A Causation Model for Hazardous Incidents
Manuele, Fred A., Occupational Hazards
What are the factors that contribute to a hazardous incident? A distinguished safety professional offers a model that can be used to understand this most basic occupational safety question.
For the practice of safety to be truly professional and effective, it must have a sound, valid and generally accepted hazards-related incident causation model. As Dr. Roger L. Brauer, executive director of the Board of Certified Safety Professionals, has commented: "Good science requires that safety professionals do the validation work necessary to prove that what they propose, based on the causation models they have adopted, is effective and that real risk reduction is achieved."
Brauer's statement is significant. We must validate our concepts, and what we propose must be effective in achieving risk reduction. To promote discussion toward arriving at an accepted causation model, I present a model (Figure 1) that can be validated, conceptually.
At least 25 causation models are referenced in safety literature. Since they present a great diversity of thinking, all of them cannot be valid. Some of the work done by safety professionals, based on flawed causation models, is misdirected and ineffective. Safety professionals who investigate a given hazards-related incident should identify the same causal factors, with minimum variation. That is unlikely if their understanding of incident causation and the thought processes they apply have different, even contradictory, foundations.
Several authors have recognized the absence of, and the need for, a generally accepted accident causation model. Robert E. McClay, in his paper Toward a More Universal Model of Loss Incident Causation(1) stated: "The most obvious example of a weakness in the theoretical underpinning of Safety Science is the lack of a satisfactory explanation for accident causation. ..." And Ted S. Ferry, in Modern Accident Investigation and Analysis(2), observed: "The scientific literature on mishap analysis offers little insight into the process by which mishaps occur."
This incident causation model is based on the following set of ideas:
1) Occupational injury and illness risk levels are determined primarily by an organization's culture.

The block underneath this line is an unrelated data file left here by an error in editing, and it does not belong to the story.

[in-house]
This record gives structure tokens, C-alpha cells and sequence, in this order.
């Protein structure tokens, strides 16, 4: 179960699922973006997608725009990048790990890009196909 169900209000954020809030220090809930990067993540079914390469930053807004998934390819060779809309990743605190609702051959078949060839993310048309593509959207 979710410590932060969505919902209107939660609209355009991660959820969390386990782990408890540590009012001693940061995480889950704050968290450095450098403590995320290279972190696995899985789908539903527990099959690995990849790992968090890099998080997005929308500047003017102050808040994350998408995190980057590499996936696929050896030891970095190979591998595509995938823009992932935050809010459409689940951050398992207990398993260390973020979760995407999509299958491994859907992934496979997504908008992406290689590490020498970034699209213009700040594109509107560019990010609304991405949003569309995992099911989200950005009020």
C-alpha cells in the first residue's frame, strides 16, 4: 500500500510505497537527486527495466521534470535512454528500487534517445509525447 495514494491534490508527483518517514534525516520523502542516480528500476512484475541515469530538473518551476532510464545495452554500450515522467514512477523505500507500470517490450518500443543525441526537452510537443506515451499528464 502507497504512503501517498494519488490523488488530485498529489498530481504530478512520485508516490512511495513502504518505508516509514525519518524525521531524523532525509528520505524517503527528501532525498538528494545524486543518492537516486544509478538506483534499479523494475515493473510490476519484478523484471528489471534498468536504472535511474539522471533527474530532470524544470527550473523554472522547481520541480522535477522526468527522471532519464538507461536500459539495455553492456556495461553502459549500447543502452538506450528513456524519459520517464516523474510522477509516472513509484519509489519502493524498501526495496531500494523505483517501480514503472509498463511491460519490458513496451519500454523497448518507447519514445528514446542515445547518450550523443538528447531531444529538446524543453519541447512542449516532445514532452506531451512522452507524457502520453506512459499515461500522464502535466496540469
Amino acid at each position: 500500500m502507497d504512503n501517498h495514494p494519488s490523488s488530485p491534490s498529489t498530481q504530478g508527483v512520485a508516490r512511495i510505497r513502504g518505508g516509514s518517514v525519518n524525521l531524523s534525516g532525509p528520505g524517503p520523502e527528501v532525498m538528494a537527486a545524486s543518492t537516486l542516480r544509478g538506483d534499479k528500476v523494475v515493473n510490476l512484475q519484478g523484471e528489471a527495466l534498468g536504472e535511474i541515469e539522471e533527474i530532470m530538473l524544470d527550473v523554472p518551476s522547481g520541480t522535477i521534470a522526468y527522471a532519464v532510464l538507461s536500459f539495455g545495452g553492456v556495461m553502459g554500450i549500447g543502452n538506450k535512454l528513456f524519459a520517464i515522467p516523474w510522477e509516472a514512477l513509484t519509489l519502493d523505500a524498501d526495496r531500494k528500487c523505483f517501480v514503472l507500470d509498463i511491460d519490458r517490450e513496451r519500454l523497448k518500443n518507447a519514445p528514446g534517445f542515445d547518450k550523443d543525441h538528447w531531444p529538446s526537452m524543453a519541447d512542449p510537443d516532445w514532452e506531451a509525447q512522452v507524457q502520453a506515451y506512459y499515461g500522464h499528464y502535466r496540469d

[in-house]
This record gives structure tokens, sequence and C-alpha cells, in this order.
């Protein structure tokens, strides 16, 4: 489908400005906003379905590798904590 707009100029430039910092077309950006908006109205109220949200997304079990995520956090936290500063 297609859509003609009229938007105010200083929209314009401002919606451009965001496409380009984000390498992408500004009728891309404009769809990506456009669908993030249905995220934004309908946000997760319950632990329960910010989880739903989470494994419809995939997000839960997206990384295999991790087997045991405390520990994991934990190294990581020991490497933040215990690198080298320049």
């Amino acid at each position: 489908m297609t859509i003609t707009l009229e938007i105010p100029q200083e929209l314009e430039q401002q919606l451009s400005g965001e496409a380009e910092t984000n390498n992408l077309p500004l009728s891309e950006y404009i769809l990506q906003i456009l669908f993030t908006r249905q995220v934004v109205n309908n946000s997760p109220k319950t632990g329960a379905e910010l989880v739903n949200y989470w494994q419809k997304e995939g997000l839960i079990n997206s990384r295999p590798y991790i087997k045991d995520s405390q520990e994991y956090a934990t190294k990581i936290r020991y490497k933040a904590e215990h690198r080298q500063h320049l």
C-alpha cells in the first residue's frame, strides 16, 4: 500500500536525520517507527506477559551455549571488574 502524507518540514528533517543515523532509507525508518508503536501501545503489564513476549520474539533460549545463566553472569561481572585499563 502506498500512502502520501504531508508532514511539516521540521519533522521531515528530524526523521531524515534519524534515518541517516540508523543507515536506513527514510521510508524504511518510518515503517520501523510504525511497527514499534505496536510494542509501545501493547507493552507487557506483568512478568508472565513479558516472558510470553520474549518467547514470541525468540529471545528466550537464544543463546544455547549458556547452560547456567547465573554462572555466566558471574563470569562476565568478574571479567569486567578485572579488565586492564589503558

2) Management commitment (or noncommitment) to safety is an extension of an organization's culture, and is the source of the management decision-making affecting the avoidance, elimination or control of hazards.
3) A practice of safety based on a causation model that focuses on unsafe acts of workers as the principal causal factors will be ineffective in relation to the reality of causal factors.
4) A causation model for hazards-related incidents should emphasize the origins of decision-making, rather than outcomes such as human error.
5) A large majority of the problems (incident causal factors) in an operation are systemic and derive from the workplace and work methods created by management; and responsibility for the small remainder of the incident causal factors lies with the worker. (Extrapolated from Out of the Crisis(3) by W. Edwards Deming.)
6) Causal factors derive from those less than adequate policies, standards, procedures and accountability systems, or their implementation, that impact on design management, operations management and task performance.
7) Design management, operations management and task performance aspects of causal factors are interdependent and mutually inclusive.
8) Unwanted energy releases or exposures to hazardous environments are necessary to the occurrence of hazards-related incidents.
9) Hazards-related incidents, even the ordinary and frequent, are complex and have multiple and interacting causal factors.
Incidents encompass all hazards-related events that have been referred to as accidents, mishaps, near-misses and occupational illnesses. All incidents to which this applies derive from hazards. …